Everyone struggles with anger at some level, at different points in their lives. Untended anger can destroy friendships and shatter families. Even though emotions can be a struggle, remember that God designed our brains to trigger emotions for a reason. Learning to handle those emotions in a godly way is the key to having healthy responses to emotional triggers. Even anger can serve as a positive motivation to take action against an injustice.
All emotions have a spectrum, and anger has a scale that runs from selfish anger to righteous anger. Thankfully, the Bible gives us many principles on how to handle our feelings of anger—no matter where they land on the emotional spectrum. (Also see: How can I control my hormonal emotions?)
Selfish anger is wrapped up in pride and satisfying selfish desires such as revenge (James 1:20). This kind of anger is sinful because it only seeks to serve self. Selfish anger wants to justify angry actions or words rather than taking responsibility for one's own behavior (Proverbs 29:11). Selfish anger looks for someone to blame rather than directing anger at the situation (Romans 3:13-14). Selfish anger is unproductive and twists God's purposes (1 Corinthians 10:31). Selfish anger lingers and can turn into irritability, bitterness, or depression if it isn't processed rightly (Ephesians 4:26-27).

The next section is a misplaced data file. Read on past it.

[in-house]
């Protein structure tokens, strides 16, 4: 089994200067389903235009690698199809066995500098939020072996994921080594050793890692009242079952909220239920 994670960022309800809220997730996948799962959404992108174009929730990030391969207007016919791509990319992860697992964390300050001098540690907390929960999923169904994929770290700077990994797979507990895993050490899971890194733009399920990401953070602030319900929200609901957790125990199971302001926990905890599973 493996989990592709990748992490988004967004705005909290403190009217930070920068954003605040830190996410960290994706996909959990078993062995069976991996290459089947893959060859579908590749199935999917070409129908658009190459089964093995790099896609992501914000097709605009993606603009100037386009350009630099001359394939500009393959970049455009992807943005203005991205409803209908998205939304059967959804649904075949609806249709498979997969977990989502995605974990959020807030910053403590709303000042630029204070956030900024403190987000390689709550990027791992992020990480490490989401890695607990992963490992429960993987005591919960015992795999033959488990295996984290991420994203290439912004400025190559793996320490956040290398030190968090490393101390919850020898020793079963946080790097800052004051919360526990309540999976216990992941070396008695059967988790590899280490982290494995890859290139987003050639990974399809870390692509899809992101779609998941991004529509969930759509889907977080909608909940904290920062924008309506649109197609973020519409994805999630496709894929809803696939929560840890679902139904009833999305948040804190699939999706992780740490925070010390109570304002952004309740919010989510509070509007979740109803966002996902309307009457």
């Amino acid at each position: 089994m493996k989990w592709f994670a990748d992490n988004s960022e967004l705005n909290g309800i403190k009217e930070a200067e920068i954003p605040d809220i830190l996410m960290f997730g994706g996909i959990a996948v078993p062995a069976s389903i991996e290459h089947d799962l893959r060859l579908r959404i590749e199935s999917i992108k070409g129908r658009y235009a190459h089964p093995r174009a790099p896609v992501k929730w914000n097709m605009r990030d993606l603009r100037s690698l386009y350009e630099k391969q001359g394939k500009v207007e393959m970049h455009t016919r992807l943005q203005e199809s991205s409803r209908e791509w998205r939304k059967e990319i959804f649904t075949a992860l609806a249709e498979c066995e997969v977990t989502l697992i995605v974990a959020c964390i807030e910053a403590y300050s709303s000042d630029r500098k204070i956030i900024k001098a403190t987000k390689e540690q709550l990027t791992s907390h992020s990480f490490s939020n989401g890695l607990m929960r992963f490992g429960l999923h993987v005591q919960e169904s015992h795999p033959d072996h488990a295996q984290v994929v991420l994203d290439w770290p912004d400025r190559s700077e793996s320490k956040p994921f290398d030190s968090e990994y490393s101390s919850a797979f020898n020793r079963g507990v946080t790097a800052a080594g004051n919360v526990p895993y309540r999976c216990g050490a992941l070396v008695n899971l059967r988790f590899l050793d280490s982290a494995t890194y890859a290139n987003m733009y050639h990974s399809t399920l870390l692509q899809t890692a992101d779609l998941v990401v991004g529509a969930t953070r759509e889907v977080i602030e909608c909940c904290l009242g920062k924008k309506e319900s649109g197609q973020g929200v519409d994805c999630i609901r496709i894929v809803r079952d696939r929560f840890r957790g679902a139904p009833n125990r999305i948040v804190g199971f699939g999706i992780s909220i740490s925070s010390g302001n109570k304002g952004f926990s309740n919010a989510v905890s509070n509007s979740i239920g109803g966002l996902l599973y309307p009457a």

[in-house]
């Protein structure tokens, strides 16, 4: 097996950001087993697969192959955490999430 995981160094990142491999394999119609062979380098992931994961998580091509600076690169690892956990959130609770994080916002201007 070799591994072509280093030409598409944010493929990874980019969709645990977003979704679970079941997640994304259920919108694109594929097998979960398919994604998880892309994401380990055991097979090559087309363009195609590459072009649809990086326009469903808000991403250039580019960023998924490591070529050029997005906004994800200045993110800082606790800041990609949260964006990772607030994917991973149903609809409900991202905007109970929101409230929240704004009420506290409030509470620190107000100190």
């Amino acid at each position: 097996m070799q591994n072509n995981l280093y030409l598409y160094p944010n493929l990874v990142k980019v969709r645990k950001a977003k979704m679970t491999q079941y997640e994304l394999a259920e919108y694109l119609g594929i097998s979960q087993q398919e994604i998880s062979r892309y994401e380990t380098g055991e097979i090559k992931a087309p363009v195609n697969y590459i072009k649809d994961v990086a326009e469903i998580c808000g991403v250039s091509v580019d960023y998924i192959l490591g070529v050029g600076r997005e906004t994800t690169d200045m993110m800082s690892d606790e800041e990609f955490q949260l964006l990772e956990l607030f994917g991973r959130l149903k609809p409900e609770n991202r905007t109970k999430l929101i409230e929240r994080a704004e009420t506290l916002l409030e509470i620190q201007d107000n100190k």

Righteous anger, on the other side of the scale, is not sinful because it is motivated by a desire to right an injustice—to others, to yourself, to God. The Bible often calls this kind of anger "righteous indignation." We clearly see that God can be angry (Psalm 7:11; Mark 3:5). Believers are told that it’s OK to be angry but not to allow it to take control (Ephesians 4:26-27). Feelings of anger are not automatically wrong or sinful.
The Bible uses two Greek words in the New Testament which are translated as "anger." One means "passion, energy" and the other means "agitated, boiling." These are both descriptors of stored energy, itching to be released in some way. God designed anger to give us that energy to solve problems and to right wrongs.